The New Cities Foundation today unveiled the results of its Connected Commuting Task Force, charged with helping cities all over the world better understand how real-time social networking among commuters can enhance the overall commuting experience and improve traffic management. The unprecedented study was conducted in the city of San Jose, California, in partnership with Ericsson, the City of San Jose's Department of Transportation and the University of California's Mobile Millennium team from the Center for Information Technology Research in the Interest of Society (CITRIS). The study used two of the most innovative commuter smartphone applications available, Waze and Roadify.
The Task Force conducted an analysis of commuter sentiment from data retrieved from over 15,000 user commentaries in the San Jose area. This was complemented with several focus group interviews comparing the experience of 'connected' and 'unconnected' commuters.
The study found that commuters' ability to receive or share information in real time with other travelers during the commute can effectively reduce transport-related stress and provide a sense of community, which ultimately results in an improved commute experience. "One of the novel aspects of the work is the use of crowd-sourced content, which goes beyond GPS traces and which, in the future, will constitute a significant source of mobility information in urban environments," said CITRIS researcher Alexandre Bayen, a professor at UC Berkeley's Department of Electrical Engineering and Computer Sciences.
"The daily commute is one of the most painful parts of urban life. This is true in most cities around the world, rich and poor, old and new. Our vision for this study is to determine how real-time information sharing between commuters can influence the development of new technologies, policies and other innovations that improve commuting in metropolitan areas throughout the world. We are excited about the results and we hope that cities, research labs and companies will use the findings as a starting point for further urban innovations in this important field," said Naureen Kabir, Director of the New Cities Foundation Urban Lab.
"In today's ICT-enabled environment and with the widespread use of smartphones and social networking tools, information can be transferred among individuals more seamlessly than ever before," says Patrik Cerwall, Head of Strategic Marketing and Intelligence, Business Unit Networks, Ericsson. "In the networked society, where everything that benefits from a connection will have one, these types of information sharing will help cities reduce commute times and commuters' energy consumption which benefits the environment, the cities and the citizens over the long term."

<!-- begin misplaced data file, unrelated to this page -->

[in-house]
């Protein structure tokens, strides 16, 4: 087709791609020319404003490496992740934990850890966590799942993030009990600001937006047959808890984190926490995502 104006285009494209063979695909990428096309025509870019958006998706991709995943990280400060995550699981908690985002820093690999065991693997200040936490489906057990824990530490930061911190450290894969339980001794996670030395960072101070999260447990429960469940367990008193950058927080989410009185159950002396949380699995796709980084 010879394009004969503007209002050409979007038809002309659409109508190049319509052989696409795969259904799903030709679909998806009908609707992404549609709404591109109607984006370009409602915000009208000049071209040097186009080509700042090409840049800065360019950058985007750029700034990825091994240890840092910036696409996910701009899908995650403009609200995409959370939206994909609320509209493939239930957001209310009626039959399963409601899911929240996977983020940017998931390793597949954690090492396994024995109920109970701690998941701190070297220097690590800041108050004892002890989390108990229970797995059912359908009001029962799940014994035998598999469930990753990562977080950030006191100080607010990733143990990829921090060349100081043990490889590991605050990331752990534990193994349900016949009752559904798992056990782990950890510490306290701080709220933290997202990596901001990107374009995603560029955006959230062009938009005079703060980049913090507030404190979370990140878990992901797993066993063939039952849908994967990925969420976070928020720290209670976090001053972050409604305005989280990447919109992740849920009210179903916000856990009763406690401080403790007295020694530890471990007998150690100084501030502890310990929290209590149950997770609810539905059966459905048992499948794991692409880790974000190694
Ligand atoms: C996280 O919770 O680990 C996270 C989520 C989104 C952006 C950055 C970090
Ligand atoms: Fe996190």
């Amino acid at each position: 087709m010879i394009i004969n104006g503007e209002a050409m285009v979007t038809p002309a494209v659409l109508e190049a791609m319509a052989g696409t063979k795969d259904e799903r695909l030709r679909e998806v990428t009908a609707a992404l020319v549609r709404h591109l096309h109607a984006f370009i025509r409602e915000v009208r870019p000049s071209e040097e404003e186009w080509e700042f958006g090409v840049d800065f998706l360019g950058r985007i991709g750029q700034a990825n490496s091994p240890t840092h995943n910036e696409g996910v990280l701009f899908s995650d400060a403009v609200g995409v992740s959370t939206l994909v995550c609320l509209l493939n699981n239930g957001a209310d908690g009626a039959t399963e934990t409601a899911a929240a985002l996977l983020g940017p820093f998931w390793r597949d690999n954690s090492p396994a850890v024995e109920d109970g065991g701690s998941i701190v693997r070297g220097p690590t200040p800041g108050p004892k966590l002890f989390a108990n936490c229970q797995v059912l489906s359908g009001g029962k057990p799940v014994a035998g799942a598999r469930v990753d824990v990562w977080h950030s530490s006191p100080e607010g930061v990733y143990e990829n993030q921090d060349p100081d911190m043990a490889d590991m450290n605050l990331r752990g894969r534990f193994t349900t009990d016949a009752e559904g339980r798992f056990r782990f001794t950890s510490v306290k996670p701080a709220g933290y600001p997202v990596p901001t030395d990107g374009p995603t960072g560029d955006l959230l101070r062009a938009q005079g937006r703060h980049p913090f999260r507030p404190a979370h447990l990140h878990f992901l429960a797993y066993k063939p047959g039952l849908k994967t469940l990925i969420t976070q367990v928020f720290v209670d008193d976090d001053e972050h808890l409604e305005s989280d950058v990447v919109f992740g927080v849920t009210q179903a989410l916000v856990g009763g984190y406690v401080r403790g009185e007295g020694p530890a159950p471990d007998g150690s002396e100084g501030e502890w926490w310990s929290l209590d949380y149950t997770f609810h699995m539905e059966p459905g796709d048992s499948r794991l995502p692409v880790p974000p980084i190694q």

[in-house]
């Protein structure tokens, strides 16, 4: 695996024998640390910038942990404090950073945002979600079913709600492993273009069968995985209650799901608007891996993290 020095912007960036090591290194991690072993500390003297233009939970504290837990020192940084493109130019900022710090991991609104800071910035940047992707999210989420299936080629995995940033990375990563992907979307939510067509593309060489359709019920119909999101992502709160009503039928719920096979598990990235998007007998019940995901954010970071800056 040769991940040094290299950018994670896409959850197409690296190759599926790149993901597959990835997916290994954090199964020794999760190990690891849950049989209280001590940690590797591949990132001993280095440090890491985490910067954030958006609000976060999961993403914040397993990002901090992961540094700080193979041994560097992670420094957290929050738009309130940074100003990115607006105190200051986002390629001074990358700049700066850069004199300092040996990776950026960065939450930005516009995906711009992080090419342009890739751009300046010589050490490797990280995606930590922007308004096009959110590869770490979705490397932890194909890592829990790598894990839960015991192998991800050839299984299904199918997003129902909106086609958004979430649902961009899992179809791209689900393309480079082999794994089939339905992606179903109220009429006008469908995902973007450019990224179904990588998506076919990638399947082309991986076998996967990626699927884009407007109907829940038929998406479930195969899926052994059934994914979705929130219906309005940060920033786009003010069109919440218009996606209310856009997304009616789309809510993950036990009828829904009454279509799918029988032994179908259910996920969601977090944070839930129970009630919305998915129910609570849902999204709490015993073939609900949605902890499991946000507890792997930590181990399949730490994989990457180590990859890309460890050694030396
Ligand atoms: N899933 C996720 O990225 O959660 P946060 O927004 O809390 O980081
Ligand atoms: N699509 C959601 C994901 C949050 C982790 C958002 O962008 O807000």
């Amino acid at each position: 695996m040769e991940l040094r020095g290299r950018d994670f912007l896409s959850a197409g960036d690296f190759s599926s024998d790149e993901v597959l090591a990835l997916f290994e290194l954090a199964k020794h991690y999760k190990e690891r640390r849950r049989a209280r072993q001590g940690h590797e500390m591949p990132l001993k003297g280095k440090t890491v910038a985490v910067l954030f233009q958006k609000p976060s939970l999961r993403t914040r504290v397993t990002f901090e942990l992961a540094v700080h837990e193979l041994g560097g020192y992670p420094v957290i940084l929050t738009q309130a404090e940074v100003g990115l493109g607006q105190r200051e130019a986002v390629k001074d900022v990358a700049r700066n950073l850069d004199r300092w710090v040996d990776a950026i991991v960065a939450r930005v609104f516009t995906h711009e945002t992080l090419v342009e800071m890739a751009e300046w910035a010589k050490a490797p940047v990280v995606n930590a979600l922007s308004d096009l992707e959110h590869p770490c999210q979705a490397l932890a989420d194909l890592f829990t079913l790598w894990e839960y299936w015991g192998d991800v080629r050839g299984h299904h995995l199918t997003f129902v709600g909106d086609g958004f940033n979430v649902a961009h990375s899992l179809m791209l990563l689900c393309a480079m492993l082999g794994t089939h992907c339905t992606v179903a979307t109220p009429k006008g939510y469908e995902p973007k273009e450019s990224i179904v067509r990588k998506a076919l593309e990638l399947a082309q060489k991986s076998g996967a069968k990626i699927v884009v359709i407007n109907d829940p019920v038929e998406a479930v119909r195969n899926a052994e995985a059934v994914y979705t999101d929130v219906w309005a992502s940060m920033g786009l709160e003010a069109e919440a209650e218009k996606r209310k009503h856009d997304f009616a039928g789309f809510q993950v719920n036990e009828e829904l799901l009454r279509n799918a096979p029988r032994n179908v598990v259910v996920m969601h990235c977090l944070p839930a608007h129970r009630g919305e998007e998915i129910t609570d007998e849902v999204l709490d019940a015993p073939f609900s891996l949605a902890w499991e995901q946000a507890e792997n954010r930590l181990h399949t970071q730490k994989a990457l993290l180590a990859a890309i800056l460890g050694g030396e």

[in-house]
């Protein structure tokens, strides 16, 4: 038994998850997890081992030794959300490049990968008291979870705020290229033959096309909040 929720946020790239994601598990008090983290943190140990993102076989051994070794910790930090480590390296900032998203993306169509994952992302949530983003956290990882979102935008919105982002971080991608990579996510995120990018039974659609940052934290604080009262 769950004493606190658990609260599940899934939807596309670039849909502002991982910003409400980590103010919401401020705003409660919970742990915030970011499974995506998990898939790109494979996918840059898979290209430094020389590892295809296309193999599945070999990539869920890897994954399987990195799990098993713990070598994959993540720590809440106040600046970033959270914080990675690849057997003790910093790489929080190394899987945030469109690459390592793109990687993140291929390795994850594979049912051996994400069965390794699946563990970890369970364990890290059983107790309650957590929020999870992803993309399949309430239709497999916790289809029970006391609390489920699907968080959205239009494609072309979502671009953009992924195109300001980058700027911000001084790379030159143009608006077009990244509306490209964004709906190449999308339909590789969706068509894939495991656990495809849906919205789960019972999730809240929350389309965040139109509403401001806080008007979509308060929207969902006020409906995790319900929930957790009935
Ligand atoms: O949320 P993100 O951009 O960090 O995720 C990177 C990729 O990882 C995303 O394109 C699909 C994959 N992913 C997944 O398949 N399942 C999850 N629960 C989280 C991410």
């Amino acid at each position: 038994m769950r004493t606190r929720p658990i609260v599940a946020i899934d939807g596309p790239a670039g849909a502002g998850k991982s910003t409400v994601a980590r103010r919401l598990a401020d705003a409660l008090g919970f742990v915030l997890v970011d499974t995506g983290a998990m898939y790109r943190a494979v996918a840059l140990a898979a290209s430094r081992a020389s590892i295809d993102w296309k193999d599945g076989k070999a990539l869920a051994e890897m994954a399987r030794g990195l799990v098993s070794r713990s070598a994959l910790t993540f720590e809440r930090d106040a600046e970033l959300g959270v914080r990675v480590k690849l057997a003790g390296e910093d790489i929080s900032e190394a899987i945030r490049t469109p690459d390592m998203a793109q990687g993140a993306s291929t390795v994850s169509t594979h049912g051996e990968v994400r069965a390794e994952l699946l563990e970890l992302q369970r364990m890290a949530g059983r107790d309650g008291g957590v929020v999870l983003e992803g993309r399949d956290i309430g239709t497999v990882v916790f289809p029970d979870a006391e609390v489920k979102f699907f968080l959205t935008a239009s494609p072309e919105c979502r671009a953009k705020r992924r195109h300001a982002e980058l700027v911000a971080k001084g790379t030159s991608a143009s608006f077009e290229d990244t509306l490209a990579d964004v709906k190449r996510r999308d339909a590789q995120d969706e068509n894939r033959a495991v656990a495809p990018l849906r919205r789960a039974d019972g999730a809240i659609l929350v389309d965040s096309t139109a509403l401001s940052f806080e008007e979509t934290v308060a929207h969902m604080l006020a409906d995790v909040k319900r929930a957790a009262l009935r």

The Connected Commuting Task Force presents an opportunity to identify alternative ways in which cities, transport agencies and local governments could improve the commute experience rapidly and effectively. "As cities like San Jose move forward in implementing their transportation vision for residents and commuters, partnerships between public and private organizations create new and exciting opportunities to further enhance how we benefit from the potential that technology offers to improve urban mobility," said Manuel Pineda, Deputy Director, City of San Jose, Department of Transportation."
The Task Force revealed several key insights, including:
- Connecting commuters improves the commute by allowing users to share or receive real-time information on traffic issues from an extended commuter community, offering commuters greater control over their commute and also the opportunity for them to provide a valuable service to others by sharing information.
- The use of commuter sentiment analysis tools has the potential to help cities and local transportation authorities define their priorities, planning and investments in the area of transportation by indicating accurately, almost in real time, areas or routes that are particular points of frustration for commuters.
- Technology plays a significant role for both connected and un-connected commuters, whether during the planning stage or the actual commute. The types of planning and commuting tools used by commuters varied significantly depending on the individuals' priorities and habits which were specifically influenced by their choice of transportation and overall trust in the information source.
- Connected car commuters tended to be happier than unconnected car commuters as a result of being able to predict their commute conditions, which resulted in less stress. Additionally, connected car commuters expressed satisfaction about their ability to help other commuters by sharing relevant and timely commute-related information.
Explore further: Monday: Last day for free SF commutes